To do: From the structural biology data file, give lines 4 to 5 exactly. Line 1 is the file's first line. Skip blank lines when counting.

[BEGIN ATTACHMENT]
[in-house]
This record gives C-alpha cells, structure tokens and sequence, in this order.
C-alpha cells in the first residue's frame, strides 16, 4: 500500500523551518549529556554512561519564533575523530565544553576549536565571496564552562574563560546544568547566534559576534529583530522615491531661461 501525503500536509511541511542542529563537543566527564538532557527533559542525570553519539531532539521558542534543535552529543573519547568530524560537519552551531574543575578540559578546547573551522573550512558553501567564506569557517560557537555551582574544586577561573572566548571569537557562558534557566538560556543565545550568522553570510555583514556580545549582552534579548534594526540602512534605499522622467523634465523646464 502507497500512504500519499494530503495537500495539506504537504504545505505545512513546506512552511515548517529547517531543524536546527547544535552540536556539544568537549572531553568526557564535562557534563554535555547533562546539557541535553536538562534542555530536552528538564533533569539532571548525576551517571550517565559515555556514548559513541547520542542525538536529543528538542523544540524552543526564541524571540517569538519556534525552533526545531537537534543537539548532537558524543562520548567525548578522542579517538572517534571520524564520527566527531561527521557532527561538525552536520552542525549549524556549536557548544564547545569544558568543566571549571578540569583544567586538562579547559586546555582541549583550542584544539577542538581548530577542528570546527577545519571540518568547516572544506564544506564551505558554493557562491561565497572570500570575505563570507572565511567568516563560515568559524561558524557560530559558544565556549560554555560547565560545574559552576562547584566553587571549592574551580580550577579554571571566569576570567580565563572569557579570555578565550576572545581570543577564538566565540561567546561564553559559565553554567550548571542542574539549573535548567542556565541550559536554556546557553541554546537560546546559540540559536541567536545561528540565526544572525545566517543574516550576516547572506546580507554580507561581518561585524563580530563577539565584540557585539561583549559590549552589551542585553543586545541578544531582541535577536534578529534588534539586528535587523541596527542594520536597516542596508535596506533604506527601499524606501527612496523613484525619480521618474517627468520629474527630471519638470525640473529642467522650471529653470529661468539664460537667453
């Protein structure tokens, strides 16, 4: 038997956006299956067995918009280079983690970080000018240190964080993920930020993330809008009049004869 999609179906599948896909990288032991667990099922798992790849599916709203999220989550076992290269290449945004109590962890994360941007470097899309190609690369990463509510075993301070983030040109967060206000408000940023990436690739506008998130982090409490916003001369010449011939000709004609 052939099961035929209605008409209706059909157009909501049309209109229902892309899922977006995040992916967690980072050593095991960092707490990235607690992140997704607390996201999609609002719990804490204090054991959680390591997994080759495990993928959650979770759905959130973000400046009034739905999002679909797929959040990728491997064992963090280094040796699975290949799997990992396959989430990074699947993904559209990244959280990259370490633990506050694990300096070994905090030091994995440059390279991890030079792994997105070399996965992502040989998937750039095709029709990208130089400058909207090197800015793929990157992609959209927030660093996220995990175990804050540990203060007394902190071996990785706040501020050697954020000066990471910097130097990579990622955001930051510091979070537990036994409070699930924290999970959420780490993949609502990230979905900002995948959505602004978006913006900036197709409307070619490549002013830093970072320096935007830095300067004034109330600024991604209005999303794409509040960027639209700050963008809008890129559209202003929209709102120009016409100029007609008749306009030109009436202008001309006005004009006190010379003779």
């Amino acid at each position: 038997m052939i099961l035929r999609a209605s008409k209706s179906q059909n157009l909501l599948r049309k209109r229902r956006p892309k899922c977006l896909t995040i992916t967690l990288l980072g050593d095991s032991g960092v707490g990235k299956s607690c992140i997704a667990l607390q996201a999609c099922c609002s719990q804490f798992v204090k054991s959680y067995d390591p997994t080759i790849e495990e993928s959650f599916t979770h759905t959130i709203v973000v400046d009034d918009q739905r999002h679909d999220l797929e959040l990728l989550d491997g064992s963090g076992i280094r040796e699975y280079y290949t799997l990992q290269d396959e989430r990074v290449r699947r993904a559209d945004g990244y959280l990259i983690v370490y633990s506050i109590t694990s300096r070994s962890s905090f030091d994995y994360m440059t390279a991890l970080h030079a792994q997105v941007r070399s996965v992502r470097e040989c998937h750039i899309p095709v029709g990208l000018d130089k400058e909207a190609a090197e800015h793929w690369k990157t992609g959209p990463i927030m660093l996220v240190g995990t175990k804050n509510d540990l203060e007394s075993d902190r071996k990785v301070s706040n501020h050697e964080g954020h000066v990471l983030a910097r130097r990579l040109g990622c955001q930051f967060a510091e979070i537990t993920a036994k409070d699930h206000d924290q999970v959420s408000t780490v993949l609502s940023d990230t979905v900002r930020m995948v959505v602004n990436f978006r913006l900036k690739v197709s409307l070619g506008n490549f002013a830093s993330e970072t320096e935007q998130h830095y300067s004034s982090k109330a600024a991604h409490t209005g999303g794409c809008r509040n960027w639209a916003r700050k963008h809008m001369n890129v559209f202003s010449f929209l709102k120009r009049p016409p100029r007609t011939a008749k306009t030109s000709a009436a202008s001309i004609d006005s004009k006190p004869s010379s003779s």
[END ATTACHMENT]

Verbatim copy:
């Protein structure tokens, strides 16, 4: 038997956006299956067995918009280079983690970080000018240190964080993920930020993330809008009049004869 999609179906599948896909990288032991667990099922798992790849599916709203999220989550076992290269290449945004109590962890994360941007470097899309190609690369990463509510075993301070983030040109967060206000408000940023990436690739506008998130982090409490916003001369010449011939000709004609 052939099961035929209605008409209706059909157009909501049309209109229902892309899922977006995040992916967690980072050593095991960092707490990235607690992140997704607390996201999609609002719990804490204090054991959680390591997994080759495990993928959650979770759905959130973000400046009034739905999002679909797929959040990728491997064992963090280094040796699975290949799997990992396959989430990074699947993904559209990244959280990259370490633990506050694990300096070994905090030091994995440059390279991890030079792994997105070399996965992502040989998937750039095709029709990208130089400058909207090197800015793929990157992609959209927030660093996220995990175990804050540990203060007394902190071996990785706040501020050697954020000066990471910097130097990579990622955001930051510091979070537990036994409070699930924290999970959420780490993949609502990230979905900002995948959505602004978006913006900036197709409307070619490549002013830093970072320096935007830095300067004034109330600024991604209005999303794409509040960027639209700050963008809008890129559209202003929209709102120009016409100029007609008749306009030109009436202008001309006005004009006190010379003779």
């Amino acid at each position: 038997m052939i099961l035929r999609a209605s008409k209706s179906q059909n157009l909501l599948r049309k209109r229902r956006p892309k899922c977006l896909t995040i992916t967690l990288l980072g050593d095991s032991g960092v707490g990235k299956s607690c992140i997704a667990l607390q996201a999609c099922c609002s719990q804490f798992v204090k054991s959680y067995d390591p997994t080759i790849e495990e993928s959650f599916t979770h759905t959130i709203v973000v400046d009034d918009q739905r999002h679909d999220l797929e959040l990728l989550d491997g064992s963090g076992i280094r040796e699975y280079y290949t799997l990992q290269d396959e989430r990074v290449r699947r993904a559209d945004g990244y959280l990259i983690v370490y633990s506050i109590t694990s300096r070994s962890s905090f030091d994995y994360m440059t390279a991890l970080h030079a792994q997105v941007r070399s996965v992502r470097e040989c998937h750039i899309p095709v029709g990208l000018d130089k400058e909207a190609a090197e800015h793929w690369k990157t992609g959209p990463i927030m660093l996220v240190g995990t175990k804050n509510d540990l203060e007394s075993d902190r071996k990785v301070s706040n501020h050697e964080g954020h000066v990471l983030a910097r130097r990579l040109g990622c955001q930051f967060a510091e979070i537990t993920a036994k409070d699930h206000d924290q999970v959420s408000t780490v993949l609502s940023d990230t979905v900002r930020m995948v959505v602004n990436f978006r913006l900036k690739v197709s409307l070619g506008n490549f002013a830093s993330e970072t320096e935007q998130h830095y300067s004034s982090k109330a600024a991604h409490t209005g999303g794409c809008r509040n960027w639209a916003r700050k963008h809008m001369n890129v559209f202003s010449f929209l709102k120009r009049p016409p100029r007609t011939a008749k306009t030109s000709a009436a202008s001309i004609d006005s004009k006190p004869s010379s003779s």